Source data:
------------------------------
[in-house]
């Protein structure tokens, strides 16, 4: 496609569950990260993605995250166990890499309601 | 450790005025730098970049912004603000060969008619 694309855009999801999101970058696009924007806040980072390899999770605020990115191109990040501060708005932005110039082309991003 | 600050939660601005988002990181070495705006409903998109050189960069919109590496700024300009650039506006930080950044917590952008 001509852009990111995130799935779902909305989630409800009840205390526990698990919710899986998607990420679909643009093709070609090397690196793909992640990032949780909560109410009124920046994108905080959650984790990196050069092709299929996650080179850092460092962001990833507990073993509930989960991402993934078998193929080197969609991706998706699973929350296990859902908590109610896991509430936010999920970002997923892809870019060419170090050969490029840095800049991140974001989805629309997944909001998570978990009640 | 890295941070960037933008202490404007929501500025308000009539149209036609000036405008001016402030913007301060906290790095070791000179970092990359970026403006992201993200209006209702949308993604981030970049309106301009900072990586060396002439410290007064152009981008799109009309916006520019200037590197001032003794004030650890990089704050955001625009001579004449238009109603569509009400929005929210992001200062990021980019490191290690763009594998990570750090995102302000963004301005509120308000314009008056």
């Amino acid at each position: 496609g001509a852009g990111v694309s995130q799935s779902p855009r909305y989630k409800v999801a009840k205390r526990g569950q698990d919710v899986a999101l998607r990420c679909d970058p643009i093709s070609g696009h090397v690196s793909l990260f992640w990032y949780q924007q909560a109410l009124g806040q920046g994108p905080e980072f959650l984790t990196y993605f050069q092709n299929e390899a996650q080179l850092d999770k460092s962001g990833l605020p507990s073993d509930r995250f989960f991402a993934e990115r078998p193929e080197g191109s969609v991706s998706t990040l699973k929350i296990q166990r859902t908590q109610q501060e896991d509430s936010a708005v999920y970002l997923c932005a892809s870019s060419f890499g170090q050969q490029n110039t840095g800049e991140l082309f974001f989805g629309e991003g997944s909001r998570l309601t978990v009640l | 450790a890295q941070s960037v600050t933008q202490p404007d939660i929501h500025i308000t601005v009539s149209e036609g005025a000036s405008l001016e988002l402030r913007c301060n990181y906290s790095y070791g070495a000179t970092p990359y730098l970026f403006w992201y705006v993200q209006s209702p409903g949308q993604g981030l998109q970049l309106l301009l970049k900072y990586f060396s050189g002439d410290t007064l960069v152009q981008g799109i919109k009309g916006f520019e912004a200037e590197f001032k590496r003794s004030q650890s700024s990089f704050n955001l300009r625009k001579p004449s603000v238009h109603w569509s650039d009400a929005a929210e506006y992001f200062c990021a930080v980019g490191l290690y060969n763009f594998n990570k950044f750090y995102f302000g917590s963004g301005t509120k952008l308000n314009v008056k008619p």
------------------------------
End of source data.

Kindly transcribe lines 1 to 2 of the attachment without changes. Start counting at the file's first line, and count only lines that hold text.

[in-house]
């Protein structure tokens, strides 16, 4: 496609569950990260993605995250166990890499309601 | 450790005025730098970049912004603000060969008619 694309855009999801999101970058696009924007806040980072390899999770605020990115191109990040501060708005932005110039082309991003 | 600050939660601005988002990181070495705006409903998109050189960069919109590496700024300009650039506006930080950044917590952008 001509852009990111995130799935779902909305989630409800009840205390526990698990919710899986998607990420679909643009093709070609090397690196793909992640990032949780909560109410009124920046994108905080959650984790990196050069092709299929996650080179850092460092962001990833507990073993509930989960991402993934078998193929080197969609991706998706699973929350296990859902908590109610896991509430936010999920970002997923892809870019060419170090050969490029840095800049991140974001989805629309997944909001998570978990009640 | 890295941070960037933008202490404007929501500025308000009539149209036609000036405008001016402030913007301060906290790095070791000179970092990359970026403006992201993200209006209702949308993604981030970049309106301009900072990586060396002439410290007064152009981008799109009309916006520019200037590197001032003794004030650890990089704050955001625009001579004449238009109603569509009400929005929210992001200062990021980019490191290690763009594998990570750090995102302000963004301005509120308000314009008056």